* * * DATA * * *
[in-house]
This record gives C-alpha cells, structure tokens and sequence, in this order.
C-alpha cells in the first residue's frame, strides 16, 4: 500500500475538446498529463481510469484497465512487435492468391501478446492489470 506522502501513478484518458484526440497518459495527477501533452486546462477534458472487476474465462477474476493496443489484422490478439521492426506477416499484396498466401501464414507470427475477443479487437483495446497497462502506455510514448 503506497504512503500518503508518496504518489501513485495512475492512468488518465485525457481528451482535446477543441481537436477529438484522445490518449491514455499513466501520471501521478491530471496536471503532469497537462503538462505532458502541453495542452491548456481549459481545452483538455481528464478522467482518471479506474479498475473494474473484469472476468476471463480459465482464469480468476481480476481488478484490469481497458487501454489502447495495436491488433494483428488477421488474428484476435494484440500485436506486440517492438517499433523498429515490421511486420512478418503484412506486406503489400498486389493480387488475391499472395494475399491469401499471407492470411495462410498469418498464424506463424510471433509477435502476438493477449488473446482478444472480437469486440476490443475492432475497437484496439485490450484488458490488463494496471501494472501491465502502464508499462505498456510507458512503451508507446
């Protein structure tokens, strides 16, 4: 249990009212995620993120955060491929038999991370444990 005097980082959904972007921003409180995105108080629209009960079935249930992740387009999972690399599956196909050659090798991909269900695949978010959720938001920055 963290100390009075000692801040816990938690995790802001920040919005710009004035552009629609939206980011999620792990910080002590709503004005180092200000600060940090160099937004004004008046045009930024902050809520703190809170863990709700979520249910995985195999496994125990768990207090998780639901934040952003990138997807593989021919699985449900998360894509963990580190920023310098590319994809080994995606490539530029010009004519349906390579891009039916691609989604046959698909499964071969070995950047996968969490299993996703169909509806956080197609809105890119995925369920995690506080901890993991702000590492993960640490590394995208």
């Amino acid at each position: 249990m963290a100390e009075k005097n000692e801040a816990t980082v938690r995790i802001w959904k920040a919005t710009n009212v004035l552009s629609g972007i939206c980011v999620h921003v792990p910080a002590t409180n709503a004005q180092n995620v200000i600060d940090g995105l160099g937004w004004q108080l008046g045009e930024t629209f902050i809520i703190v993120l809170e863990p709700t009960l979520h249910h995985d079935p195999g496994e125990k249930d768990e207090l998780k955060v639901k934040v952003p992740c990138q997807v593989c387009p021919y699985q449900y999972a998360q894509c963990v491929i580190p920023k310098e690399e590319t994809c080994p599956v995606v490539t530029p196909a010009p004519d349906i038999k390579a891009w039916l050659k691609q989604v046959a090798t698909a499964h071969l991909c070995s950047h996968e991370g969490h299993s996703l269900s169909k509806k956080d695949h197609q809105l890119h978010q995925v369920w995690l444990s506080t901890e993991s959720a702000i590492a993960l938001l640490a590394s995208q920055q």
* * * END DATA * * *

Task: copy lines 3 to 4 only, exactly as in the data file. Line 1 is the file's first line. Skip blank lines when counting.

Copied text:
C-alpha cells in the first residue's frame, strides 16, 4: 500500500475538446498529463481510469484497465512487435492468391501478446492489470 506522502501513478484518458484526440497518459495527477501533452486546462477534458472487476474465462477474476493496443489484422490478439521492426506477416499484396498466401501464414507470427475477443479487437483495446497497462502506455510514448 503506497504512503500518503508518496504518489501513485495512475492512468488518465485525457481528451482535446477543441481537436477529438484522445490518449491514455499513466501520471501521478491530471496536471503532469497537462503538462505532458502541453495542452491548456481549459481545452483538455481528464478522467482518471479506474479498475473494474473484469472476468476471463480459465482464469480468476481480476481488478484490469481497458487501454489502447495495436491488433494483428488477421488474428484476435494484440500485436506486440517492438517499433523498429515490421511486420512478418503484412506486406503489400498486389493480387488475391499472395494475399491469401499471407492470411495462410498469418498464424506463424510471433509477435502476438493477449488473446482478444472480437469486440476490443475492432475497437484496439485490450484488458490488463494496471501494472501491465502502464508499462505498456510507458512503451508507446
């Protein structure tokens, strides 16, 4: 249990009212995620993120955060491929038999991370444990 005097980082959904972007921003409180995105108080629209009960079935249930992740387009999972690399599956196909050659090798991909269900695949978010959720938001920055 963290100390009075000692801040816990938690995790802001920040919005710009004035552009629609939206980011999620792990910080002590709503004005180092200000600060940090160099937004004004008046045009930024902050809520703190809170863990709700979520249910995985195999496994125990768990207090998780639901934040952003990138997807593989021919699985449900998360894509963990580190920023310098590319994809080994995606490539530029010009004519349906390579891009039916691609989604046959698909499964071969070995950047996968969490299993996703169909509806956080197609809105890119995925369920995690506080901890993991702000590492993960640490590394995208």